When did you last receive a Routine Inspection Report on your investment property?
One of the most important actions that must be carried out regularly with any investment property, is the routine property inspection. It’s very important that investors make sure these inspections are actually being done by their property manager, and that they are being done at the appropriate time. This is the best way for property managers to check on a number of issues with regard to a property. For example:
- Is the property being well maintained?
- Are the people nominated on the tenancy agreement the only people living there?
- Do they have pets that have not been approved?
- Do they have pets inside that shouldn’t be?
Routine property inspections are also important from a maintenance perspective. While most tenants will report all types of repairs and maintenance straight away, some tenants will simply put up with minor things which could possibly be to the detriment of the property. So a routine inspection is a great opportunity to check on unreported maintenance items. It’s also a great opportunity to note future maintenance requirements, especially in older properties, such as:
- Are the carpets wearing; are the blinds/curtains fading or deteriorate?
- Will the paintwork need refreshing within the 12-24 months;?
- Are the kitchen and bathroom becoming old and dated?
- Does the guttering need attention?
It’s important that routine property inspections be done as often as is legally possible. At Investors Direct Property Management (I.D.P.M.), we conduct the first routine inspection approximately three months after the tenants have moved in, with a second inspection six months later. Victorian legislation allows two routine inspections in a 12 month period, so it’s really important that two inspections are actually carried out during every 12 month tenancy. It’s important to know as soon as possible that a property is being well maintained, which is why I.D.P.M. carries out our first inspection as early as we can, with each and every tenancy.
We are regularly taking over the management of properties from other agencies and the first thing we usually arrange is a routine inspection. Quite often we are being told that this is the first inspection the tenants have had in 9, 12 or even 18 months. We’ve even taken over managing properties where no routine inspections have been done at all and that just shouldn’t happen. This is not just a dangerous practice for any property manager, its also extremely unprofessional. As a side issue, not carrying out routine inspections can affect their Professional Indemnity insurance in the event of a claim. But the main thing is that they are simply not doing the job that they are being paid to do.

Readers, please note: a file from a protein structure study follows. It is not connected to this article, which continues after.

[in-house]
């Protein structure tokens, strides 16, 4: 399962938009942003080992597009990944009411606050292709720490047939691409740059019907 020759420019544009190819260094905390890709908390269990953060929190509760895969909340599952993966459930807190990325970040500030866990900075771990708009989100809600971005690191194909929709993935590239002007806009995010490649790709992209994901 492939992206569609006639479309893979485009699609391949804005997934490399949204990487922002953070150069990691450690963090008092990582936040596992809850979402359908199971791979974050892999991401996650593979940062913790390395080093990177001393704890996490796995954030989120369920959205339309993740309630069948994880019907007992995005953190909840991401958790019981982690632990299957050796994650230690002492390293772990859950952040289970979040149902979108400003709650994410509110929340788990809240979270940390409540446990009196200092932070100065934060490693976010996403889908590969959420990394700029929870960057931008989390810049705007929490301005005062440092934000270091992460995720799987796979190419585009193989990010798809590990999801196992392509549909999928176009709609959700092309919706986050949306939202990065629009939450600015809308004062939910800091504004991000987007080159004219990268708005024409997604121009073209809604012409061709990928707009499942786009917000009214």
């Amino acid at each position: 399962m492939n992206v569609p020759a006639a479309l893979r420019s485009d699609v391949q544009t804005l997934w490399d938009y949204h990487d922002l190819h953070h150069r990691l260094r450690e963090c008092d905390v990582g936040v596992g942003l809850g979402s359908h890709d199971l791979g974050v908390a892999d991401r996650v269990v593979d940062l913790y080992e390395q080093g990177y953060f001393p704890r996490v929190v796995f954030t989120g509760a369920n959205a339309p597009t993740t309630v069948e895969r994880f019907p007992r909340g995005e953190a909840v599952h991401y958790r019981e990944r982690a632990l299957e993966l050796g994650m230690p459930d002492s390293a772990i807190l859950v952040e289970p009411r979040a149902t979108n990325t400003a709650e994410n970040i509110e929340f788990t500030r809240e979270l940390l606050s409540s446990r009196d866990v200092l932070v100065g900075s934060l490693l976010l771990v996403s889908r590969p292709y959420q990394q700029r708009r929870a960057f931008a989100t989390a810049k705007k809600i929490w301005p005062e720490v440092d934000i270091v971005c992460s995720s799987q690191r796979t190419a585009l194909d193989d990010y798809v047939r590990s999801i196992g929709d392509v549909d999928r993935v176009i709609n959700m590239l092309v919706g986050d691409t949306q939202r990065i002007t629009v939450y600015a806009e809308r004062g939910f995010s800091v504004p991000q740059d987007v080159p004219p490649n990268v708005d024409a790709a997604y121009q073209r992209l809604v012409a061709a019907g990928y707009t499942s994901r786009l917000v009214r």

Another consideration is that routine inspections are important from the tenant’s perspective as well. They need to know that we care about how the property is being looked after or if any maintenance is required. We also need to know if they are going to renew their lease or vacate the property at the end of the lease. We need to have a good working relationship with tenants, so that we can effectively manage any problems or situations that may occur.
We provide a written report with appropriate photos, after each routine inspection. On that report we advise of any maintenance required and with our new investment properties, we include any warranty maintenance items that we’ve already attended to, as well. It’s essential that our landlord clients, with brand new properties, know that any warranty items that have occurred have been provided to the builder and completed.
So, when did your property manager last conduct a routine inspection on your investment property? If it’s been too long, contact us on firstname.lastname@example.org